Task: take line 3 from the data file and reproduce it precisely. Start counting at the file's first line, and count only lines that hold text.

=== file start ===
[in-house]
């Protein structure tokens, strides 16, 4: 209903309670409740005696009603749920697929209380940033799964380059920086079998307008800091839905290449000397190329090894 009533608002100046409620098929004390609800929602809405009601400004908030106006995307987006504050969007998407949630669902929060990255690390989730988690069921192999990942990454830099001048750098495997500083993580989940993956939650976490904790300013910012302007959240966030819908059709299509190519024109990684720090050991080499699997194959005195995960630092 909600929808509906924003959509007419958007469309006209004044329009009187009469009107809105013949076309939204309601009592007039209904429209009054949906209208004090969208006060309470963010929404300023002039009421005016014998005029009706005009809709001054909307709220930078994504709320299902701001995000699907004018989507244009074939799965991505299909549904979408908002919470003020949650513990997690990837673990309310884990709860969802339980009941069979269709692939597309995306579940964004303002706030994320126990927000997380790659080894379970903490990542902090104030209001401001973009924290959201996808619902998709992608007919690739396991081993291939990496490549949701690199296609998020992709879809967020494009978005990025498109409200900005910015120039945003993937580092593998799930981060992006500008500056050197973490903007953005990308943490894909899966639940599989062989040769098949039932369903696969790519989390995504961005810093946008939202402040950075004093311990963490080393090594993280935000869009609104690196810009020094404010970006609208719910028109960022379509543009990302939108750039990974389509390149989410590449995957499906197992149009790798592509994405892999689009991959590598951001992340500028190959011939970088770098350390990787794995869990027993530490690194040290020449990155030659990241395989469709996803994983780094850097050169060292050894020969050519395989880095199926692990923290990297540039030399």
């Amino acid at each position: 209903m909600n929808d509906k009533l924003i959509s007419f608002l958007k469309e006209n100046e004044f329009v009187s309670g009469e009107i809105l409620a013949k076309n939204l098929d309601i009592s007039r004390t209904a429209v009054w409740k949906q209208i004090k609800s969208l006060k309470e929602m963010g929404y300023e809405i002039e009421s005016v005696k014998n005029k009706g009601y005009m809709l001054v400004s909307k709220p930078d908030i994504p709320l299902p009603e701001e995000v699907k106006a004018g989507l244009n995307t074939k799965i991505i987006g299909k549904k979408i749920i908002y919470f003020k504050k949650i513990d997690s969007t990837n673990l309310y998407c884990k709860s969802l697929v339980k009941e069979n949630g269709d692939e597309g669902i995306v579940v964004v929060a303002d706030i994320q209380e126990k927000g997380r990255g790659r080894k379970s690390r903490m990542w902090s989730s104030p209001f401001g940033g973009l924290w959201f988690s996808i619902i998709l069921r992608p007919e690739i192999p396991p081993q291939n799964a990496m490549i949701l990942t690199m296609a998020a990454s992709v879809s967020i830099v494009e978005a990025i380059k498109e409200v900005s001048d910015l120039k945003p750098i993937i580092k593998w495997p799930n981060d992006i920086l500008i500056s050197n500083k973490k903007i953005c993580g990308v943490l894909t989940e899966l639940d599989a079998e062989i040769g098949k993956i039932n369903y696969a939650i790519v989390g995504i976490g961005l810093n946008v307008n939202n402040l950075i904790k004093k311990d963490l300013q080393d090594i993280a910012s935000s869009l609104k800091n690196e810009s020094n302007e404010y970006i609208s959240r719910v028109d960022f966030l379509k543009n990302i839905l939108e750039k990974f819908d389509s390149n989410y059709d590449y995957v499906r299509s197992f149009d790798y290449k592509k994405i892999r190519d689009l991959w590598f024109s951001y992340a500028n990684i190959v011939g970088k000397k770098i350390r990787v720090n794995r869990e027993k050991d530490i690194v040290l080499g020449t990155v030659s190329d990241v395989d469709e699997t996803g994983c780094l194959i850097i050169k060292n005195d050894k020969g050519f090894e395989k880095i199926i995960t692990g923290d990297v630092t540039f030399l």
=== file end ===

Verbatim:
């Amino acid at each position: 209903m909600n929808d509906k009533l924003i959509s007419f608002l958007k469309e006209n100046e004044f329009v009187s309670g009469e009107i809105l409620a013949k076309n939204l098929d309601i009592s007039r004390t209904a429209v009054w409740k949906q209208i004090k609800s969208l006060k309470e929602m963010g929404y300023e809405i002039e009421s005016v005696k014998n005029k009706g009601y005009m809709l001054v400004s909307k709220p930078d908030i994504p709320l299902p009603e701001e995000v699907k106006a004018g989507l244009n995307t074939k799965i991505i987006g299909k549904k979408i749920i908002y919470f003020k504050k949650i513990d997690s969007t990837n673990l309310y998407c884990k709860s969802l697929v339980k009941e069979n949630g269709d692939e597309g669902i995306v579940v964004v929060a303002d706030i994320q209380e126990k927000g997380r990255g790659r080894k379970s690390r903490m990542w902090s989730s104030p209001f401001g940033g973009l924290w959201f988690s996808i619902i998709l069921r992608p007919e690739i192999p396991p081993q291939n799964a990496m490549i949701l990942t690199m296609a998020a990454s992709v879809s967020i830099v494009e978005a990025i380059k498109e409200v900005s001048d910015l120039k945003p750098i993937i580092k593998w495997p799930n981060d992006i920086l500008i500056s050197n500083k973490k903007i953005c993580g990308v943490l894909t989940e899966l639940d599989a079998e062989i040769g098949k993956i039932n369903y696969a939650i790519v989390g995504i976490g961005l810093n946008v307008n939202n402040l950075i904790k004093k311990d963490l300013q080393d090594i993280a910012s935000s869009l609104k800091n690196e810009s020094n302007e404010y970006i609208s959240r719910v028109d960022f966030l379509k543009n990302i839905l939108e750039k990974f819908d389509s390149n989410y059709d590449y995957v499906r299509s197992f149009d790798y290449k592509k994405i892999r190519d689009l991959w590598f024109s951001y992340a500028n990684i190959v011939g970088k000397k770098i350390r990787v720090n794995r869990e027993k050991d530490i690194v040290l080499g020449t990155v030659s190329d990241v395989d469709e699997t996803g994983c780094l194959i850097i050169k060292n005195d050894k020969g050519f090894e395989k880095i199926i995960t692990g923290d990297v630092t540039f030399l």